Popularised by Buddhism, meditation is a gym for the mind, and can be used to help you train in all areas of fitness, from martial arts and yoga to weightlifting and running. Bank VPT and life coach Didier Kan shares with us the power of the calmer mind, and how visualising your training can improve performance.
Mind over matter
The mind, at a conscious and unconscious level, is the conductor to all actions in the body, an orchestra of musculoskeletal system, organs and sensory nerves that work in concert to create coordination in movement and energy production.
Clear the mind
Multi-tasking is a myth, so is multi-thinking. In reality, we go back and forth between many tasks or thoughts very quickly, one at a time. As a result we dilute the quality of our focus, therefore the control of the orchestra and our very potential. Meditation teaches trainees to strengthen their drive, focus on present task at hand, and drop all distractions that may interfere with reaching their goal.
Visualisation therefore equals adding hours of fine-tuning and training practice as far as the mind is concerned. Each session strengthens the neural pathways in charge of the movement, and will optimise its execution subsequently. A striking example is the story of an American officer caught by the Viet Congs who visualised playing golf in a field next his home so as not to lose his mind while in captivity. Released many years later he went to that field, played, and got a hole in one instantly.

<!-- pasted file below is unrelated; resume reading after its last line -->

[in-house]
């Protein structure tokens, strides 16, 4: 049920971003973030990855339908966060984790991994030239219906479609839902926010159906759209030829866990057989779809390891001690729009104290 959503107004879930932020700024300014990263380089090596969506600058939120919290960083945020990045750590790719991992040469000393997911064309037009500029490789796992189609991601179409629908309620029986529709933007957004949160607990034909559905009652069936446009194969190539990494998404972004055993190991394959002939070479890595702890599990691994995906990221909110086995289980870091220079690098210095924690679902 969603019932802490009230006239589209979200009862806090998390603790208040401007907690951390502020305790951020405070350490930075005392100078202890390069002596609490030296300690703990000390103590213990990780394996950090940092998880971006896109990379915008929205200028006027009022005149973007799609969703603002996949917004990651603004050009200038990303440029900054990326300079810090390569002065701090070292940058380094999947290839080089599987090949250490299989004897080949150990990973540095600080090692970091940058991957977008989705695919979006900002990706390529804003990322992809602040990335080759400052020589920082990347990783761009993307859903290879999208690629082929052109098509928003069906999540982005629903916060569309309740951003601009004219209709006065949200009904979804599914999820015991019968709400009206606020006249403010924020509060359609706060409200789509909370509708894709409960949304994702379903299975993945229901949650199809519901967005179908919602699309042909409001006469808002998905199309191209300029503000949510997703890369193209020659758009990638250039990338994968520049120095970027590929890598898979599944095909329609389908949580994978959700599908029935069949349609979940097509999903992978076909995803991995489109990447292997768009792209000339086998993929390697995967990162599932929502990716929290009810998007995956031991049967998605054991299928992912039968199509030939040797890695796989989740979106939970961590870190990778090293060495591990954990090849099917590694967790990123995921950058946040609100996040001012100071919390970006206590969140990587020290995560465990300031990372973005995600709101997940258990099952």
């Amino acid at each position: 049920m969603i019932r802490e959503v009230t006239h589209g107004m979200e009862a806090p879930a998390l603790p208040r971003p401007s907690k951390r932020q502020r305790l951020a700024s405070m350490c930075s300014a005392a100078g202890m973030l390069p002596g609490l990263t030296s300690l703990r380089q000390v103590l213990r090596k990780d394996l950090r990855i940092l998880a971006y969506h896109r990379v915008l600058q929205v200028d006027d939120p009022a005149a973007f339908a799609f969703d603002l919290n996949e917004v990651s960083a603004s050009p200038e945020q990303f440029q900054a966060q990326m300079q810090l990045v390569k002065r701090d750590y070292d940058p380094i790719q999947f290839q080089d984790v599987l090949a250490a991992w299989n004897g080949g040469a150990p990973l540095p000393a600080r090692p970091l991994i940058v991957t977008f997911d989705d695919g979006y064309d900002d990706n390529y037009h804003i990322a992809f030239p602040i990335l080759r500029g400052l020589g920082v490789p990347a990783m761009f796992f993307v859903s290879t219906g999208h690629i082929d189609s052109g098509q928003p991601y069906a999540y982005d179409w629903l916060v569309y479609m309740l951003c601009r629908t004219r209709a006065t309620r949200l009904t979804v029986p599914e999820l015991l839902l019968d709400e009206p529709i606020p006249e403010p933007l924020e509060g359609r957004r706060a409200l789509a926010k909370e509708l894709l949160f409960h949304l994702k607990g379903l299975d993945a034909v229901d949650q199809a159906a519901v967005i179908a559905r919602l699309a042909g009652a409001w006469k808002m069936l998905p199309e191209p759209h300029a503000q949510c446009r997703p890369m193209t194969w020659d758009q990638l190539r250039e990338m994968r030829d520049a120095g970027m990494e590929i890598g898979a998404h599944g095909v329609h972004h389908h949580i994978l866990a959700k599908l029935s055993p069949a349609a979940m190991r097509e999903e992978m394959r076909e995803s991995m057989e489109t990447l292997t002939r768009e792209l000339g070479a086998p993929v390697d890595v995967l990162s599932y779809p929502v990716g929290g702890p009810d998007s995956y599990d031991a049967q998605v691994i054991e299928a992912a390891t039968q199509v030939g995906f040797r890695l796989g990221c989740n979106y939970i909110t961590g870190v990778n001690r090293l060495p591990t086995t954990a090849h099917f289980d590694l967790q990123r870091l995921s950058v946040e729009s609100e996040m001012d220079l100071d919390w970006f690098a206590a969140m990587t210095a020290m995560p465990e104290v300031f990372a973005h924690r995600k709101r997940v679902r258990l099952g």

Meditation for a laser mind focus
Phase 1: Relaxation and dissociation from thoughts
Sit down comfortably in a quiet environment, close the eyes and focus on the breath. Visualise a beach with the sound of the waves correlating with the sound of the breath. As thoughts and images start to visit your mind, let them pass and disappear like clouds in the sky. Observe without trying to judge, label or analyse them, and you will learn in time how not to allow the mind being hijacked by sabotaging thoughts and emotions at crucial moments.
Phase 2: Visualisation
Once the head is clear, play the full sequence of the training in real time, and as realistically as possible. See and feel yourself warming up, lifting that weight, throwing that ball, kicking that bag, or executing that dance move. Successful athletes practice visualisation for both training and events. Consistent optimal training creates the foundation for maximum results.
Phase 3: Affirmations
If your training or event requires an extra dash of confidence, you can use meditation to self-hypnotise yourself and rewire your brain. At the end of each breath send yourself an affirmation.
I am ready.
I am strong.
I am focused.
I am fully confident in my abilities.
I am going to smash it.
After few thousands repetitions your mind will really start to believe it and make it happen.
If it's good enough for Bruce Lee...
Meditation is a practice that requires intent and repetition in order to show results. Numerous studies have demonstrated that meditating mindfully twice a day for eight weeks can significantly decrease the mental pollution in our head from the equivalent of being in an agitated night club to being in a quiet library. This implies that if we use meditation for training purpose with the same assiduity, we can develop a laser mind focus for all things, and absolutely increase the quality of whatever we do.